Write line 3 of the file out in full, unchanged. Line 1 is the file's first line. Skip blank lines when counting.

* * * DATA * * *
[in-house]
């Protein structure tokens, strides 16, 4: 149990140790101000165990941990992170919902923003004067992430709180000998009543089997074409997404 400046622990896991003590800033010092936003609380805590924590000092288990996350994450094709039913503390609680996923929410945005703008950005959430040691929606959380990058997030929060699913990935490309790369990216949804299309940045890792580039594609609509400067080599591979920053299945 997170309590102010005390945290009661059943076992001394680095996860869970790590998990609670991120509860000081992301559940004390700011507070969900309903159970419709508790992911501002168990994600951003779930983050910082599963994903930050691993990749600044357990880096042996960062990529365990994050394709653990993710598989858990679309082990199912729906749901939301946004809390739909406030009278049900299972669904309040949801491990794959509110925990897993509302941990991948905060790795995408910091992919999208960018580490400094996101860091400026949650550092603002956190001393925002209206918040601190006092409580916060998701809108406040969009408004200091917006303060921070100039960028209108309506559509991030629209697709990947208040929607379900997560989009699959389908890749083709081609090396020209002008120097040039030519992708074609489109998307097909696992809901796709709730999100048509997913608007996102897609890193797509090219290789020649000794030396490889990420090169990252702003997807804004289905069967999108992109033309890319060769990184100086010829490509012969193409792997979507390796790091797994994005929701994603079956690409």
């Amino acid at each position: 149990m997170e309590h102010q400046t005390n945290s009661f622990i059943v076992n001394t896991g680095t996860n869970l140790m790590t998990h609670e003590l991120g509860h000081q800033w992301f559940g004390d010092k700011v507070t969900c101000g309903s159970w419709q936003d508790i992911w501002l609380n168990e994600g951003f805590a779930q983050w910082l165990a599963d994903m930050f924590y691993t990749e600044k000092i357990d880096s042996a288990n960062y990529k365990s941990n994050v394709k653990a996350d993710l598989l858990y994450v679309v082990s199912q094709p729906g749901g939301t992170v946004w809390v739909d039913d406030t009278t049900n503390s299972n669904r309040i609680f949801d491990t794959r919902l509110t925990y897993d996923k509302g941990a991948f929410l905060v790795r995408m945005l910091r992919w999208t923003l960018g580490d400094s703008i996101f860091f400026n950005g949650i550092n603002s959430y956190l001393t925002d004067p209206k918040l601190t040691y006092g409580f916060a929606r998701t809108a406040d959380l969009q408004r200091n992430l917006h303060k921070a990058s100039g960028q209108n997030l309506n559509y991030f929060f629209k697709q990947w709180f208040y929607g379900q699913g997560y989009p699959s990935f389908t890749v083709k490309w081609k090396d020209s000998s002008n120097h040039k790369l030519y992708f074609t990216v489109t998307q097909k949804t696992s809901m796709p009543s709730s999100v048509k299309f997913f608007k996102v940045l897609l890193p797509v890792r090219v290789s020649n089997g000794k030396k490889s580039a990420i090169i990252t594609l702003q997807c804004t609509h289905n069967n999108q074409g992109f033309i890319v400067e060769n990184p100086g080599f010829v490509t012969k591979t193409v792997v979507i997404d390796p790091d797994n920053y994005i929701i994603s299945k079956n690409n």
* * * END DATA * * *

């Amino acid at each position: 149990m997170e309590h102010q400046t005390n945290s009661f622990i059943v076992n001394t896991g680095t996860n869970l140790m790590t998990h609670e003590l991120g509860h000081q800033w992301f559940g004390d010092k700011v507070t969900c101000g309903s159970w419709q936003d508790i992911w501002l609380n168990e994600g951003f805590a779930q983050w910082l165990a599963d994903m930050f924590y691993t990749e600044k000092i357990d880096s042996a288990n960062y990529k365990s941990n994050v394709k653990a996350d993710l598989l858990y994450v679309v082990s199912q094709p729906g749901g939301t992170v946004w809390v739909d039913d406030t009278t049900n503390s299972n669904r309040i609680f949801d491990t794959r919902l509110t925990y897993d996923k509302g941990a991948f929410l905060v790795r995408m945005l910091r992919w999208t923003l960018g580490d400094s703008i996101f860091f400026n950005g949650i550092n603002s959430y956190l001393t925002d004067p209206k918040l601190t040691y006092g409580f916060a929606r998701t809108a406040d959380l969009q408004r200091n992430l917006h303060k921070a990058s100039g960028q209108n997030l309506n559509y991030f929060f629209k697709q990947w709180f208040y929607g379900q699913g997560y989009p699959s990935f389908t890749v083709k490309w081609k090396d020209s000998s002008n120097h040039k790369l030519y992708f074609t990216v489109t998307q097909k949804t696992s809901m796709p009543s709730s999100v048509k299309f997913f608007k996102v940045l897609l890193p797509v890792r090219v290789s020649n089997g000794k030396k490889s580039a990420i090169i990252t594609l702003q997807c804004t609509h289905n069967n999108q074409g992109f033309i890319v400067e060769n990184p100086g080599f010829v490509t012969k591979t193409v792997v979507i997404d390796p790091d797994n920053y994005i929701i994603s299945k079956n690409n």